We chat to afro-indie fusion act, Ben Day & The Concrete Lions discussing their origination, creative process and latest single, ‘The Sirens’.
You guys have a really interesting name, where did it originate from?
During the recording of one of the band’s earlier singles – One Day – lead guitarist, Ongama Mona, sang “Conquering Lions”. The band asked if he had said “Concrete Lion”. The name stuck from there…
For the people out there that do not know you, please tell us about who you guys are as a band?
Ben Dey and The Concrete Lions (BDCL) are an Afro/Indie pop-rock band from Cape Town. While many refer to them simply as Ben Dey, taken from the lead singer’s name, the term Concrete Lions bears equal significance. It represents the strength and tenacity found in African culture. It’s the juxtaposition of the concrete jungle with the struggle of modern day township living.
We create music that showcases this powerful force among African people; our philosophy is that music speaks a universal language and can be used to uplift and inspire communities the world over. BDCL is the result of an unlikely friendship between self-taught musicians Ben and Ongama and the ability of music to bring people together. Both from different walks of life, collectively they are the driving force behind the band and despite some line-up changes over the years, the music has remained much the same.
Your sound is unique. What are your influences?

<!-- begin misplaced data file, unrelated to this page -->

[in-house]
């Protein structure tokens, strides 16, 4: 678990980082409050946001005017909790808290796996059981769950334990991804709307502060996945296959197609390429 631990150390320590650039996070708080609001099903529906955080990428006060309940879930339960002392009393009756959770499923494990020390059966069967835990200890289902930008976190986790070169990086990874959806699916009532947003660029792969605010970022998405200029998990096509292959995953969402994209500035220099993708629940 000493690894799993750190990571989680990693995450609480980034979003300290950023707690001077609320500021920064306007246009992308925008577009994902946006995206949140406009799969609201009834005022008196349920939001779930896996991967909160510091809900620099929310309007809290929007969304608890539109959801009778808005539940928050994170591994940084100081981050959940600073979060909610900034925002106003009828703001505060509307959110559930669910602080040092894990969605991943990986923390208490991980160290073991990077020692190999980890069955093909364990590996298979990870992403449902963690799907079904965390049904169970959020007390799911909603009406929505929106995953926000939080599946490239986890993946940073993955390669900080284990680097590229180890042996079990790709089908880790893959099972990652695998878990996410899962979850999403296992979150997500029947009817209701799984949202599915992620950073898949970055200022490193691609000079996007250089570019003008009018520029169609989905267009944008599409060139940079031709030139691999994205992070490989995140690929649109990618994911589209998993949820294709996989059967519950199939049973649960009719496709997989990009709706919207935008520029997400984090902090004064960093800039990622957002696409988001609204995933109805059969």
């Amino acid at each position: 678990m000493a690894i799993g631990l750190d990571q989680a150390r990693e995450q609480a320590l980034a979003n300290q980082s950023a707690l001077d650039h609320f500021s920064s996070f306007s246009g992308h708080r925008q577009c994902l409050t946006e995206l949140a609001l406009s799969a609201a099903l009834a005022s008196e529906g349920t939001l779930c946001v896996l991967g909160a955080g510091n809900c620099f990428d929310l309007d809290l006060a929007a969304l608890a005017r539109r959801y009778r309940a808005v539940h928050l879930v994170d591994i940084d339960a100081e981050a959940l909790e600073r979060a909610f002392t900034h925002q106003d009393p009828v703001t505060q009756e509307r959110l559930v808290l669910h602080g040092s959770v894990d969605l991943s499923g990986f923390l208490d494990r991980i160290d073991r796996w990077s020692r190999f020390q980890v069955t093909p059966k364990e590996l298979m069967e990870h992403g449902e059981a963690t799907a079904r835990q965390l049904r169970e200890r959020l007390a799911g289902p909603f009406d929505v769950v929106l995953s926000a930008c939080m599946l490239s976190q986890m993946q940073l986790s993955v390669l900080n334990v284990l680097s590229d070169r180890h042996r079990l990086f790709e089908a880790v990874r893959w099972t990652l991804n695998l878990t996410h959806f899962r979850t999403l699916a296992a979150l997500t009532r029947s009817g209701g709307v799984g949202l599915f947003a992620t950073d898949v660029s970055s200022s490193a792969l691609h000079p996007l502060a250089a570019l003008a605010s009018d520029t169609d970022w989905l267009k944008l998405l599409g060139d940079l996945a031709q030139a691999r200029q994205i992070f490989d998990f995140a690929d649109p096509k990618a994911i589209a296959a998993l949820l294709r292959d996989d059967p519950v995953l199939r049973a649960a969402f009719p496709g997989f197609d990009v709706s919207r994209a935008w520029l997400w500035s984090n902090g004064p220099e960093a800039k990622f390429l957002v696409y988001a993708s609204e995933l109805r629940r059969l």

A geology student at Stellenbosch University, lead singer Benjamin Dey is a prolific lyricist who draws inspiration from everyday life. He spends much of his time outdoors (climbing, running, riding, surfing) and the music he creates aims to harness the nuanced rhythms of the elements.
What are your fondest musical memories growing up? In your house? In your neighbourhood or town?
Ben started playing the violin at age five, shaping his high school years. The problem however, was the inability to sing while playing the beloved instrument. In 2010, his father bought him the NOW 00s CD for Christmas and after hearing Coldplay’s Viva La Vida, he went out and bought his first guitar. Teaching himself to play, he hasn’t looked back since and neither have his fans, though many remain curious to see him draw a bow on the violin.
Tell us about the songwriting process.
Ben will always look for a melody/chord progression first. The lyrics then follow on a topic that has importance in the current socio-economic status of the country.
I really like the approach to the track ‘The Sirens’. How was it putting this song together?
The Sirens was re-recorded at Sunset Studios in Franschhoek last month using the full-band. The aim was to create a more commercial/African rhythmic song using the influential and talented hooks of Ongama Mona. Unbelievably, Ben used one take for the full vocals of the song.